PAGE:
October 1997 Bulletin

New bi-monthly Bulletin to have new focus, new design

Academy fellows will see major changes in the next issue of the Bulletin. Starting in February 1998, the Bulletin will have a new focus, new design and it will be published more frequently.

The Bulletin will be a news magazine, presenting more information on what fellows need to know to meet the challenges in the evolving health care delivery system. New organization of content and display of information will enhance the readability of the magazine. Fellows will receive the Bulletin bi-monthly instead of quarterly. The new publication cycle - February, April, June, August, October and December - will alternate with the publication cycle of the Journal of the American Academy of Orthopaedic Surgeons which will not be changed.

The changes are the result of almost 1 ½ years of study, analysis and planning, set in motion by a Board of Directors workshop in March 1996. Communications consultants and Academy directors reviewed and appraised the Academy's communications vehicles: the Bulletin, AAOS Report and the Washington Report, which was later revised and renamed the Report from Washington D.C. and the States.

In May 1996, the Board authorized a staff task force to conduct research on the Academy's communications vehicles and to prepare a comprehensive communications plan. Directors and members of seven Academy departments, representing a cross section of communications expertise, formed the task force chaired by Mark W. Wieting, vice president, educational programs. William W. Tipton Jr., MD, executive vice president; and Lawrence Rosenthal, PhD, deputy executive vice president also participated.

The task force developed a survey mailed to 3,000 fellows and 500 candidate members to determine the effectiveness of the Bulletin, AAOS Report, Report from Washington, D.C. and the States and Academy News, the newspaper published at the Annual Meeting. Fellows and candidate members were asked the importance of regularly receiving current information on subjects ranging from new educational materials to Academy member news. They also were asked what publications they would first seek for information on these topics, including the American Medical News, Medical Economics and Orthopedics Today.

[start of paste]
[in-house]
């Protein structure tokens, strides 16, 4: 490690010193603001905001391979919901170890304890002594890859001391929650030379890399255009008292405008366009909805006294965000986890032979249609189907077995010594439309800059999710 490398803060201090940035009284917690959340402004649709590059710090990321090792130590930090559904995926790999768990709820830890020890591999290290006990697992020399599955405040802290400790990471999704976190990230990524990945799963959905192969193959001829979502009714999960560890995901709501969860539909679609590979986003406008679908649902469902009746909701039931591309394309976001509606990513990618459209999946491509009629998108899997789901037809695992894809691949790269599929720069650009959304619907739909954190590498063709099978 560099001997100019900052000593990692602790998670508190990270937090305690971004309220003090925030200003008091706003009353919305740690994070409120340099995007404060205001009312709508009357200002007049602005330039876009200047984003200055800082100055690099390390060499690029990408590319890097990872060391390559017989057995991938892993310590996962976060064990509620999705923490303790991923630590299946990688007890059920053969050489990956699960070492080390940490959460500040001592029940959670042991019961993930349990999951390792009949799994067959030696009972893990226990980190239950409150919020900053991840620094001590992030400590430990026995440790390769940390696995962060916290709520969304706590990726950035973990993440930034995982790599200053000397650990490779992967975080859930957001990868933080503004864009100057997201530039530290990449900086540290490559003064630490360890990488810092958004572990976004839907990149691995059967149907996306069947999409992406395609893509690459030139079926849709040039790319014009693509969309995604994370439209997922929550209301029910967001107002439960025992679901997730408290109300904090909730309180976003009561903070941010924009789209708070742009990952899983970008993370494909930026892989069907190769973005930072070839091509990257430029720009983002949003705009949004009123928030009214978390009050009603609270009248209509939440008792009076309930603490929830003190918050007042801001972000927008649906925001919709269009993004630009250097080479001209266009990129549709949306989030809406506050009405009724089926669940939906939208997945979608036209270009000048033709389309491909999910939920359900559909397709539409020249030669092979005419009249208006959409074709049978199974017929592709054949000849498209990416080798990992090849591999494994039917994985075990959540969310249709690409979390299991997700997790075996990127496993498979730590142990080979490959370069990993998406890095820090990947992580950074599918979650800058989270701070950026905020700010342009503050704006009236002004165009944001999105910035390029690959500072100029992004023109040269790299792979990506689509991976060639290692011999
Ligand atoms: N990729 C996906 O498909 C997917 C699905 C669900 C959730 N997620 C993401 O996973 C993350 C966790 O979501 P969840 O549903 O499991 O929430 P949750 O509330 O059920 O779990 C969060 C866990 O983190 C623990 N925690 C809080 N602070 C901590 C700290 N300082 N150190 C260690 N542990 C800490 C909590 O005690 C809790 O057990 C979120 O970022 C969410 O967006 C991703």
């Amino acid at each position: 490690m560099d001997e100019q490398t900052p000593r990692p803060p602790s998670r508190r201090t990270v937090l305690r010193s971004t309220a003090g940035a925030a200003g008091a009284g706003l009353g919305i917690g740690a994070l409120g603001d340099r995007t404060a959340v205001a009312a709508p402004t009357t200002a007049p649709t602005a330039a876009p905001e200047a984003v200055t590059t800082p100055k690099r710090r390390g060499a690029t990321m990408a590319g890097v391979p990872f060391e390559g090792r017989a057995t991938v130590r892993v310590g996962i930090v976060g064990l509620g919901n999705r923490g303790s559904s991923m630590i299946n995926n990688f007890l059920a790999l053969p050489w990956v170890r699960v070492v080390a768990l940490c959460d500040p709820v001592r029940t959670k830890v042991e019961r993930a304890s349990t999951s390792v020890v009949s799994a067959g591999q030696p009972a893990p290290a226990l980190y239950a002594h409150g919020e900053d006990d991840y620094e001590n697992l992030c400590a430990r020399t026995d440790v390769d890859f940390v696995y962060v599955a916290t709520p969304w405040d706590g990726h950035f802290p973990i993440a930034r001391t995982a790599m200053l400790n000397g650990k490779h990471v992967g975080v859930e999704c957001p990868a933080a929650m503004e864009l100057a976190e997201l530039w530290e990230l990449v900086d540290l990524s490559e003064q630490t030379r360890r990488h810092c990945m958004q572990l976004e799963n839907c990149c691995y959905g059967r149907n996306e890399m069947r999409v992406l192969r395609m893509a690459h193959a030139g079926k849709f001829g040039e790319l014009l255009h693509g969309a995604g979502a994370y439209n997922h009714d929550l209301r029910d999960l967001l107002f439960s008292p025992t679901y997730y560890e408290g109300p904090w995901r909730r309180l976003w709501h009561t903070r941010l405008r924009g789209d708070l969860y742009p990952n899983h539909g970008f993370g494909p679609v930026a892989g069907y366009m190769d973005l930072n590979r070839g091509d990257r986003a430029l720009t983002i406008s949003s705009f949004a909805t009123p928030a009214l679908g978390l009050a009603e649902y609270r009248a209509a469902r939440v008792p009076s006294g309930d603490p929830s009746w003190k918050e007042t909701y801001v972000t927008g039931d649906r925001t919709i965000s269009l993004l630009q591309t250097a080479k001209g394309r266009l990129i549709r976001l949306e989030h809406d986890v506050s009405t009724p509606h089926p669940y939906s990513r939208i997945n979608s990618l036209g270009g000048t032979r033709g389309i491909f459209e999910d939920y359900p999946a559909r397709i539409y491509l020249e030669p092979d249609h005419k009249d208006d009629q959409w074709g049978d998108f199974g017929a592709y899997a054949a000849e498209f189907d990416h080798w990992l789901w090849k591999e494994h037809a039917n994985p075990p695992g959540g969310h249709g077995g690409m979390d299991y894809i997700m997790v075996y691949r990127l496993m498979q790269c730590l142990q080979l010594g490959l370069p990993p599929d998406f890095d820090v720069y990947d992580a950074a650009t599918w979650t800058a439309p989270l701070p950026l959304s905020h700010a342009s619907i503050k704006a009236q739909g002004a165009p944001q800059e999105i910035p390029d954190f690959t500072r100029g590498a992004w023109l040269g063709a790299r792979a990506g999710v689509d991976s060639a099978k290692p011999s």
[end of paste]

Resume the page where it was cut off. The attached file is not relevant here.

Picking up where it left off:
A series of focus groups of fellows at the 1996 and 1997 Annual Meetings also provided insightful information on the content needed by the fellows and the format. The staff task force analyzed the research and, meeting on a weekly basis, reviewed the Academy's communications vehicles and developed a plan that was approved by the Board in May 1997.

The survey results showed that the Bulletin is the most well-read Academy publication, however, fellows said they needed more information to help them compete and survive in their practice. The Bulletin will provide more information on practice management issues, computers, legal matters, continuing medical education opportunities and other relevant topics. State and federal legislation and regulation also will be covered, as well as important Academy activities.

The Bulletin will maximize the limited time that fellows have for reading by presenting much of the information in short, tightly written items. Fellows also asked for comprehensive coverage of major topics. When appropriate, additional information related to Bulletin articles will be displayed on the Academy's home page.

By publishing frequent short survey questionnaires, the Bulletin will be an interactive publication that allows fellows to voice their opinions on topics, ranging from legislative and regulatory issues to how other fellows are meeting challenges in their market areas. The surveys will be used to inform the fellowship and to continually monitor what the fellows want to read in the Bulletin.


S. Terry Canale, MD, Secretary of the Board of Directors, has been named Editor-in-Chief of the Bulletin.


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